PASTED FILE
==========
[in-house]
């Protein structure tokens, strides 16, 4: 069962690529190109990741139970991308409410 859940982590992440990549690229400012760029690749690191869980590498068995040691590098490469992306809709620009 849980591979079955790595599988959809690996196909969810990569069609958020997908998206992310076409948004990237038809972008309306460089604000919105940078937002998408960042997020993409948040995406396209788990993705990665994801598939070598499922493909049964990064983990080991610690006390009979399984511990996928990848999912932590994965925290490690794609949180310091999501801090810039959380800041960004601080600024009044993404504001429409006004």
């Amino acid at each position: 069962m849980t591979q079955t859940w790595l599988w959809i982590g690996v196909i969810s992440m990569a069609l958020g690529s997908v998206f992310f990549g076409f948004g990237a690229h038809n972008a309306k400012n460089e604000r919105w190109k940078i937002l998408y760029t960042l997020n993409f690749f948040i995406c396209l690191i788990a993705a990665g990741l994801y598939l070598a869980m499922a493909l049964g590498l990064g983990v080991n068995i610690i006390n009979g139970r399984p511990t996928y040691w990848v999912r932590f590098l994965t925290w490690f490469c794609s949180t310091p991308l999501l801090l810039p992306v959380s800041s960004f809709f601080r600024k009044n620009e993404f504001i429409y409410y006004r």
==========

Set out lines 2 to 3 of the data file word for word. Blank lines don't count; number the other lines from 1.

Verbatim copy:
């Protein structure tokens, strides 16, 4: 069962690529190109990741139970991308409410 859940982590992440990549690229400012760029690749690191869980590498068995040691590098490469992306809709620009 849980591979079955790595599988959809690996196909969810990569069609958020997908998206992310076409948004990237038809972008309306460089604000919105940078937002998408960042997020993409948040995406396209788990993705990665994801598939070598499922493909049964990064983990080991610690006390009979399984511990996928990848999912932590994965925290490690794609949180310091999501801090810039959380800041960004601080600024009044993404504001429409006004």
């Amino acid at each position: 069962m849980t591979q079955t859940w790595l599988w959809i982590g690996v196909i969810s992440m990569a069609l958020g690529s997908v998206f992310f990549g076409f948004g990237a690229h038809n972008a309306k400012n460089e604000r919105w190109k940078i937002l998408y760029t960042l997020n993409f690749f948040i995406c396209l690191i788990a993705a990665g990741l994801y598939l070598a869980m499922a493909l049964g590498l990064g983990v080991n068995i610690i006390n009979g139970r399984p511990t996928y040691w990848v999912r932590f590098l994965t925290w490690f490469c794609s949180t310091p991308l999501l801090l810039p992306v959380s800041s960004f809709f601080r600024k009044n620009e993404f504001i429409y409410y006004r």